The study's "best case" scenario sees the line operating with diesel-powered trains capable of top speeds of 125 or 150 mph, with 14 stops in the corridor and good connections to improved service north of Charlotte. Here are some of the key statistics for the proposal.
Technology 125 mph 150 mph (Diesel)
Travel time 4:05 3:36
Capital costs $2,060 M $2,520 M
Passengers (2025) 1,077,000 1,142,000
Revenues (2025) $27.0 M $29.1 M
O&M costs (2025) $32.0 M $33.1 M
Profit/loss (2025) ($5.0 M) ($4.0 M)
Break even year 2032 2031
But, don't expect this document to lead to new service anytime soon. All it does is reiterate a similar study completed in 2004 and lay the groundwork for further studies. The next step is to conduct surveys to develop detailed ridership/revenue projections. An important aspect will be incorporating travel to points north of the SEHSR such as New York and Boston.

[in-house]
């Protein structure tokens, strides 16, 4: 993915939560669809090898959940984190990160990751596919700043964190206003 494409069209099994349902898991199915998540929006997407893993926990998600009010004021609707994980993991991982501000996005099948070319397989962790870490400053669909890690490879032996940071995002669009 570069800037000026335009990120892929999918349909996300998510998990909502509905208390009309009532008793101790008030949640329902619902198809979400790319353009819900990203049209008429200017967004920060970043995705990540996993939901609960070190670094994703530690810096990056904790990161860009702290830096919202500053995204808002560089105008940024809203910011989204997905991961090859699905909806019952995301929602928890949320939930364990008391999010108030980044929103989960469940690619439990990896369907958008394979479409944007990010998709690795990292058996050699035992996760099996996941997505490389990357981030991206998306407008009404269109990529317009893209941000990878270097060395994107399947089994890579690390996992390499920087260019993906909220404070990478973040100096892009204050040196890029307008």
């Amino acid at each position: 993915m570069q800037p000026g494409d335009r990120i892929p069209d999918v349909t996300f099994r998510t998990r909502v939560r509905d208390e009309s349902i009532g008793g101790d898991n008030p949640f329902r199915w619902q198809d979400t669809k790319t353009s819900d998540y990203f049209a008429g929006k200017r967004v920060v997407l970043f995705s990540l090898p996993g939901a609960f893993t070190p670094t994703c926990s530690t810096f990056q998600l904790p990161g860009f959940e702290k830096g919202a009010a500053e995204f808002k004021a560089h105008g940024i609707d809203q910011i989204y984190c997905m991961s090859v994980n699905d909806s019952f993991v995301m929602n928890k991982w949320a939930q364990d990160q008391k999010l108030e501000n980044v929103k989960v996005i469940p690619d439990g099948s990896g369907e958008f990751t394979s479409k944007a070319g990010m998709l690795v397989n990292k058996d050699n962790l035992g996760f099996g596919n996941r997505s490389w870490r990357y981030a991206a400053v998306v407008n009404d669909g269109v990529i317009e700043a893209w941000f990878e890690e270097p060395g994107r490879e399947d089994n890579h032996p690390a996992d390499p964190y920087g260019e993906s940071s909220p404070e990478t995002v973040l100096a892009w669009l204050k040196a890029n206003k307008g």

When that is done, the agencies would produce a Tier I Environmental Impact Study. That study establishes the project's purpose, approach and corridor location and size. It also is the first step in the Federally-mandated EIS process mandated for potential transportation infrastructure investments under the National Environmental Protection Act. No wonder "shovel-ready" high-speed rail projects are few and far between.